Texas officials issue health alert for rise in flea-borne typhus

AUSTIN, Texas (KETK) - Texas officials have issued a health alert warning for an increase in flea-borne typhus across the state.

The alert from the Texas Department of State Health Services also outlines precautions people can take to prevent contracting the disease.

More than 2,800 cases were reported in Texas between 2000 and 2016, and more than 400 cases are expected for 2017.

In previous years, typhus was primarily reported from South Texas, along the Gulf Coast, and Central Texas. In 2017, an increase has been noted in the Dallas-Fort Worth and Houston areas. The majority of typhus cases occur between May and July, with another peak in December and January. Typhus can occur in any age group, but over 25 percent of cases are reported among those between 6-15 years of age.

Flea-borne typhus is often mild, though more than 60 percent of reported cases are hospitalized, according to the DHSH. Since 2003, eight people have died from the disease. When left untreated, the illness can cause organ damage.

Early symptoms develop within 14 days of contact with infected fleas and include headache, fever, nausea, and body aches. Five or six days after the initial symptoms, a rash that starts on the trunk of the body and spreads to the arms and legs may occur. People should contact a health care provider as soon as possible for testing and treatment if symptoms appear.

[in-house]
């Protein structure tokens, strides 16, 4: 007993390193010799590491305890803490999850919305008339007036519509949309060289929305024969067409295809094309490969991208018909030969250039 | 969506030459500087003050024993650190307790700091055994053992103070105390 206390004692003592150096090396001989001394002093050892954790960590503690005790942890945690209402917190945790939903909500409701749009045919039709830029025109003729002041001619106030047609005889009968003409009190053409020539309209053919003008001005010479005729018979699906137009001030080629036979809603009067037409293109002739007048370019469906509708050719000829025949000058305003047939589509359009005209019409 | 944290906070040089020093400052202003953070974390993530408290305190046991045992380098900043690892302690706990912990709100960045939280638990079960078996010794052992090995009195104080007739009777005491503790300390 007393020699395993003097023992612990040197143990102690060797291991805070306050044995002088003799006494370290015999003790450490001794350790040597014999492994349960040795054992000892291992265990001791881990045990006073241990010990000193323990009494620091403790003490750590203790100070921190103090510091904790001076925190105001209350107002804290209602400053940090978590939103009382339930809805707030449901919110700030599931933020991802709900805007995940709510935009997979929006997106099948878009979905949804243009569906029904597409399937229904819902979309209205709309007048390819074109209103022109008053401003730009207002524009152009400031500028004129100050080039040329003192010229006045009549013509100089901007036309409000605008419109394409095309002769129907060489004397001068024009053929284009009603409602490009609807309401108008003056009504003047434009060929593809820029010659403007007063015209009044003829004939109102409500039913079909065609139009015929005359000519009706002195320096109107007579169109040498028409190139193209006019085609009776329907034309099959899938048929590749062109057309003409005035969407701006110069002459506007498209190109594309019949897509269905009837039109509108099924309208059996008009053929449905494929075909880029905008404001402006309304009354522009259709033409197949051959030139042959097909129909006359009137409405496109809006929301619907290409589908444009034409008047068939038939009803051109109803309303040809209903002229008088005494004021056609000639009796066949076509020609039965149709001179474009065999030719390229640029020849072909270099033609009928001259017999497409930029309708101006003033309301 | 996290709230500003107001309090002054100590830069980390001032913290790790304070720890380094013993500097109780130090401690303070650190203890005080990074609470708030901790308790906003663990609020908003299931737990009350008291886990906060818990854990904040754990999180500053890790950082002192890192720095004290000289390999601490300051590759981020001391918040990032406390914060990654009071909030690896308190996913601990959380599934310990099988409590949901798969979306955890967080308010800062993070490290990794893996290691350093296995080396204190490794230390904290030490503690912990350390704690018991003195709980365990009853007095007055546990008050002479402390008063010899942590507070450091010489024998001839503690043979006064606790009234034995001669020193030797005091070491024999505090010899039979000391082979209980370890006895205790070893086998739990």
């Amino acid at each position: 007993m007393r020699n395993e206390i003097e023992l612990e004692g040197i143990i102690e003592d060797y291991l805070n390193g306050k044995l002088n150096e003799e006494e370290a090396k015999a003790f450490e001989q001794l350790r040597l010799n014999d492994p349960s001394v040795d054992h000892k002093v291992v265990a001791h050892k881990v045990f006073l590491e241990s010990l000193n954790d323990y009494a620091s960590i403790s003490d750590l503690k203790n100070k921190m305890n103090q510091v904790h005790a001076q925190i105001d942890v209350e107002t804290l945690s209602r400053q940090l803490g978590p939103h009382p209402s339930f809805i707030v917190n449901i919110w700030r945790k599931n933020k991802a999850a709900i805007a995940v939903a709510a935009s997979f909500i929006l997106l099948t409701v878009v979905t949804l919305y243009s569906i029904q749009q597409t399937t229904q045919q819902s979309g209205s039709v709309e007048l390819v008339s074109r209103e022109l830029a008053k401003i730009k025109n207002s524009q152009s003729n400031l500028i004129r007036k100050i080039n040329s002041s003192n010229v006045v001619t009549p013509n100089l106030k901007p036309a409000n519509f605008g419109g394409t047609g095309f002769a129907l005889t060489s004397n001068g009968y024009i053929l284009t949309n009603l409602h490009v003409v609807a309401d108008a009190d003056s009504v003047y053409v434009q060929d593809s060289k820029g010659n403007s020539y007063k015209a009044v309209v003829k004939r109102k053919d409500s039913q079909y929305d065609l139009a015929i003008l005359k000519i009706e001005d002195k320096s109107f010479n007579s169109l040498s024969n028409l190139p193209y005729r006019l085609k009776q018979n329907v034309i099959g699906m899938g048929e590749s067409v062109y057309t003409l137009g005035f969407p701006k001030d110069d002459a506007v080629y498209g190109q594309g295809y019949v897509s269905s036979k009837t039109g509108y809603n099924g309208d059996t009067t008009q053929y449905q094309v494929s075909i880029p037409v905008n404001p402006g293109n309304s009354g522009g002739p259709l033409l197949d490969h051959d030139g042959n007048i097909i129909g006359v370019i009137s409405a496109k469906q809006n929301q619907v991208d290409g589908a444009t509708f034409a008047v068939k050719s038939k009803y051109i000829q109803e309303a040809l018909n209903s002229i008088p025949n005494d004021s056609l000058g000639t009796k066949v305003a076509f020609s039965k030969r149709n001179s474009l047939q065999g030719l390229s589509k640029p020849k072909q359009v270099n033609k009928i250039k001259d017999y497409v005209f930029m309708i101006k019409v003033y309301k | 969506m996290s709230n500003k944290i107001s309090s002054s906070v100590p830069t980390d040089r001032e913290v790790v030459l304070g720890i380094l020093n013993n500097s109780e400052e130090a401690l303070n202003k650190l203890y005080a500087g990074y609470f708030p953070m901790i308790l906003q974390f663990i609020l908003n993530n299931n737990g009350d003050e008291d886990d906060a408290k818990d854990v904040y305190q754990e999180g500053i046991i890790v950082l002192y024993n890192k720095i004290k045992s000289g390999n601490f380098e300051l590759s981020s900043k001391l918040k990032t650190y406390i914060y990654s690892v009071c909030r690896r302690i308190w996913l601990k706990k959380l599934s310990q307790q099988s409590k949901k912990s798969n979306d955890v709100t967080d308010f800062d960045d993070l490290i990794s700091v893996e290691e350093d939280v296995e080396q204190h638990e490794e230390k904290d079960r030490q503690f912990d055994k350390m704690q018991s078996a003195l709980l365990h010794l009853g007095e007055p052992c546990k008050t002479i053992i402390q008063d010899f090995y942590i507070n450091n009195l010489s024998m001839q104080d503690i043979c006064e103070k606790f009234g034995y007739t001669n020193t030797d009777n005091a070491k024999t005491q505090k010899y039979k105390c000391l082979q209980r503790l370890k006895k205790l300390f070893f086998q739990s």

The illness is easily treated with certain antibiotics, and people will not get it again after they recover.

Flea-borne typhus is a bacterial infection that occurs when infected flea feces are scratched into the site of the fea bite or another break in the skin. Inhaling or mucous membrane contact with contaminated, dried flea feces is another, less common way of contracting the disease.

Fleas get infected when they bite animals, such as rodents, opossums and cats, that can carry and transmit typhus.

The best precautions to guard against contracting the disease are:

  • Keep yards clean so that rodents, opossums and stray cats cannot live there by removing any brush or trash, keeping the grass mowed and keeping firewood off the ground.
  • Do not leave pet food out at night as this attracts other animals.
  • Prevent rodents from living in houses.
  • Treat for fleas with a commercial flea control product before beginning rodent control in houses or yards. Fleas will search for new hosts when rodents die.
  • Control the fleas on pets regularly. Ask a veterinarian about flea control products that are safe to use on pets.
  • Wear gloves and insect repellent when handling sick or dead animals.
  • Use insect repellant when hunting, camping or engaging in any other outdoor activities.

For more information, read the health alert.

 

Article from EastTexasMatters.com


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